There are many reasons why Rachel Carson remains such a powerful inspiration for the modern environment movement. No other writer during the 50 years since the publication of Silent Spring – the legacy of which The Independent has been marking this week – has more eloquently demonstrated that for environmental ideas to flourish they need to draw on a combination of science and soul. Commenting on her earlier work, The Sea Around Us, Carson herself said: "The winds, the sea and the moving tides are what they are. If there is wonder and beauty and majesty in them, science will discover these qualities. If there is poetry in my book about the sea, it is not because I deliberately put it there, but because no one could write truthfully about the sea and leave out the poetry."
You won't find much poetry in today's environment movement. Some would even argue that it has lost its soul, or at least the intuitive understanding of the deep links between ourselves and the natural world. When the Coalition proposed selling off the whole of the public forest estate in England, early in 2011, our national environmental organisations sat on their hands and did absolutely nothing about it. They were astonished when hundreds of thousands of people and dozens of community groups rose up as one and forced the Government into a humiliating climbdown.
I argued at the time that the environmental NGOs had betrayed the many millions of people in the UK who see themselves as environmentalists, by not properly representing their passion for those woodlands and forests. It may be hard for today's environmental leaders to comprehend those feelings logically, but political movements are about a lot more than logic.
Two years into this Government, it's now clear that if the environment was any further down its list of priorities, it would have fallen off the bottom. Any thought on the part of our NGOs that "working the corridors of power" is still the best way of defending the environment is folly. Regrettable though it may be, it's hard to imagine that this Government is going to be influenced by anything other than unremitting, full-on confrontation. And one can't help but think that the NGOs may have lost their appetite for that.
So much for the soul. But we all know that anger alone will not suffice – not least because environmentalists need to reach out and work with much wider coalitions of people to secure the kind of lasting change that is needed. For instance, in these harsh economic conditions, the environment movement has to be able to prove its worth in terms of economic policy: what exactly should we be doing to help create jobs, rebuild prosperity and promote innovation?
As it happens, all the hard work has already been done on this – from Friends of the Earth to the New Economics Foundation through to the National Trust and the Town and Country Planning Association. "Greenprints" abound; policy prescriptions are already finely honed; and wonderful case studies are out there to be shared and inspire others. But there's no political momentum behind this persuasive body of work.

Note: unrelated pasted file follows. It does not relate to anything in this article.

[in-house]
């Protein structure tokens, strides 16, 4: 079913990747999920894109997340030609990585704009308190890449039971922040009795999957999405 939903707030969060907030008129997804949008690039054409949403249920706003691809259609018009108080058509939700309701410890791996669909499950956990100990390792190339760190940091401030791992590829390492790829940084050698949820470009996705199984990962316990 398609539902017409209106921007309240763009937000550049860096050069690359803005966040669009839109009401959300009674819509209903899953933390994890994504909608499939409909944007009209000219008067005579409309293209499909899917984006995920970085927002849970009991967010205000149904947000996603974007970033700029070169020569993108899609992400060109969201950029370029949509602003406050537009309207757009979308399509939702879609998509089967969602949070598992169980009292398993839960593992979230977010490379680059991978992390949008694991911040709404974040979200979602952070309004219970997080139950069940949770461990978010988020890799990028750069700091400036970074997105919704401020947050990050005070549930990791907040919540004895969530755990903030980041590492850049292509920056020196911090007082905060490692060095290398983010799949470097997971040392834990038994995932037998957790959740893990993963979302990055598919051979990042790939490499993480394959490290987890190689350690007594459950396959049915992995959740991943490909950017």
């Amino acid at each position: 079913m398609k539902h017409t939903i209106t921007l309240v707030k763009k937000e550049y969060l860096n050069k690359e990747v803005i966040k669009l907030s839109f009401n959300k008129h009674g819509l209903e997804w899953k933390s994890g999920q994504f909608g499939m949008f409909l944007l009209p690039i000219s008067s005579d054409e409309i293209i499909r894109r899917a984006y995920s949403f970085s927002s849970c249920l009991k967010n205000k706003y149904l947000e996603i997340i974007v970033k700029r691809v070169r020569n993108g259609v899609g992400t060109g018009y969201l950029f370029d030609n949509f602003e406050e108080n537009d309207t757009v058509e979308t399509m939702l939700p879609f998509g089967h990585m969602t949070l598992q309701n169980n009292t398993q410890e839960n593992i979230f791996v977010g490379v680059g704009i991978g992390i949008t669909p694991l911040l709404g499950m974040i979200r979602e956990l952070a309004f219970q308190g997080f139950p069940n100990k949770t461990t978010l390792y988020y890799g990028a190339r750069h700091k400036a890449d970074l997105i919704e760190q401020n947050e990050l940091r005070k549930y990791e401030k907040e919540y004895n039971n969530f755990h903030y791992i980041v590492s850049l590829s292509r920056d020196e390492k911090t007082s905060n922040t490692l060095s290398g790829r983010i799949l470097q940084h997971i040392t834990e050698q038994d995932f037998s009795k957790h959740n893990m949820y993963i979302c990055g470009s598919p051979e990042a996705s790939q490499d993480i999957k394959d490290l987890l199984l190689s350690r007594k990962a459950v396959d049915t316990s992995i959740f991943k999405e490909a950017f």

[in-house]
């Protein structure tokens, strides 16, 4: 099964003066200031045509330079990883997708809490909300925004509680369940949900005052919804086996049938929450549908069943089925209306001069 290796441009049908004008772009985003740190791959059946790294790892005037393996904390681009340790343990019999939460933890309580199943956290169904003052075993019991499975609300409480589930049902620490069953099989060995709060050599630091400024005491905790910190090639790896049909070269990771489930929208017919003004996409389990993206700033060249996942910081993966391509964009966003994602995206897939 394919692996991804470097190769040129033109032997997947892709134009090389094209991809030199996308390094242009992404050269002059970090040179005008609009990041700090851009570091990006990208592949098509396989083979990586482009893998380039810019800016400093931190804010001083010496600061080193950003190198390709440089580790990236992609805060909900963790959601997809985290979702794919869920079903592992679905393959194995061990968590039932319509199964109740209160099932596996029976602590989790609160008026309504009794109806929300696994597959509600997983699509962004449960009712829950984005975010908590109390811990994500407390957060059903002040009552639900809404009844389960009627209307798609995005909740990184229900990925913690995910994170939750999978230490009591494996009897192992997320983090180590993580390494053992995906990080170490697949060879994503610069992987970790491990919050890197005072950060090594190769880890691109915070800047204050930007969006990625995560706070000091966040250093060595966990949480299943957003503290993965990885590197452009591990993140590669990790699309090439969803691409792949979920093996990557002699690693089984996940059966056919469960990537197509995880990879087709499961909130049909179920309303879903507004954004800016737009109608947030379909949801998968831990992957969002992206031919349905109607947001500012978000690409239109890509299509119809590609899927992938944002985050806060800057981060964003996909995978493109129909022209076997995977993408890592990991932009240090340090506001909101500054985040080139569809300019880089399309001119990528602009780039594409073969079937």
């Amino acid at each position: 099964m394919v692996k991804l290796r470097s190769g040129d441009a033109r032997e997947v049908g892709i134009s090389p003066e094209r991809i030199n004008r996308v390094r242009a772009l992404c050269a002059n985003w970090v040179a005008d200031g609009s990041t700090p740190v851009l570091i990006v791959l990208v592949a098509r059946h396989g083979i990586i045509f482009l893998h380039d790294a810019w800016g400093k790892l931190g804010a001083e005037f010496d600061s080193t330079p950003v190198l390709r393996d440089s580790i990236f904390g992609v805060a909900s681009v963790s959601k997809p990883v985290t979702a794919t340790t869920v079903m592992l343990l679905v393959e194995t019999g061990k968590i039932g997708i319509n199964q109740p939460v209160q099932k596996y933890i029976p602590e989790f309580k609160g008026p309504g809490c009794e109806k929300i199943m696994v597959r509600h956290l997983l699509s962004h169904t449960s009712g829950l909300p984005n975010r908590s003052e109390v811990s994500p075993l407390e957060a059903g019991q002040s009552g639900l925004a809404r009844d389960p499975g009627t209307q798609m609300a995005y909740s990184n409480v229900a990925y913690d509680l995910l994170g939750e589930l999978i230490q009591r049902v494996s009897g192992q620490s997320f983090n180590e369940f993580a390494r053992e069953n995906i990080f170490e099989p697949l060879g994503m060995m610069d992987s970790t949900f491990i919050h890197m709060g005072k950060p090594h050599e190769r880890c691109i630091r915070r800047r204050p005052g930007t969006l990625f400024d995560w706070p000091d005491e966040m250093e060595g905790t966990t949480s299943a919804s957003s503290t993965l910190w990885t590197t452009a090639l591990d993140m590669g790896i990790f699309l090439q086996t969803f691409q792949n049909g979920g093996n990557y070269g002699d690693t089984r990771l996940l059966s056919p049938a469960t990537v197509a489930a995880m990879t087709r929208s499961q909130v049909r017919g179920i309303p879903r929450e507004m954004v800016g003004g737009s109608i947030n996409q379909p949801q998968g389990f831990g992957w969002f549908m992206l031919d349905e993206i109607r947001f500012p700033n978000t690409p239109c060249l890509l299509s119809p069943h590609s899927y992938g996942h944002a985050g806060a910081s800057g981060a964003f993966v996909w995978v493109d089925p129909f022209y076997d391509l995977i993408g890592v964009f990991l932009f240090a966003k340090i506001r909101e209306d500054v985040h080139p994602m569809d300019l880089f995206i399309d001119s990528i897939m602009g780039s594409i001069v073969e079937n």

In Brazil next week at the Rio+20 Conference (so called to remind people just how little has happened since the Earth Summit in Rio in 1992), UK ministers will no doubt proffer upbeat accounts of their Green Investment Bank (still just a "shadow bank" as far as any actual investment is concerned), their Green Deal proposals to retrofit existing housing (now diluted to homeopathically inadequate levels), and their policy on renewable energy – which is rapidly turning from customary incoherence into out-and-out omnishambles.
This represents two years of staggering failure. Labour appears to have lost interest in providing serious opposition on this theme. The Lib Dems are lost in the belly of the beast they helped to create, and the Green Party can only do so much.
So what might the environment movement be doing to transform that miserable outlook? Where is the coalition of interests (NGOs, businesses, trade unions, local authorities, venture capitalists, community groups and so on), all of whom have already enthusiastically bought into the idea of the green economy, but can do little on their own to make George Osborne's life the misery it should be – given his personal role in destroying any serious prospects for new jobs, new skills, new technologies, and new export opportunities from the green economy.
One of the most important developments since the Earth Summit 20 years ago is the step change we've seen in technological innovation – on energy, resource efficiency, transport, water, new materials, IT-enabled "smart systems" and so on. This promises not just a green economy, but a green revolution in the way we live.
It's a breathtakingly exciting and upbeat agenda – with jobs, skills and prosperity at its heart. But it's hard to detect much enthusiasm among the established environment NGOs for making the running on this, even though we all know that this is the only way to get environmentalism reconnected with the bigger economic agenda. Which, in turn, is the only way to get environmentalism reconnected with the economy. Which, in turn, is the only way to get the environment back up that agenda all over again.
Jonathon Porritt is Founder Director of Forum for the Future. www.jonathonporritt.comReuse content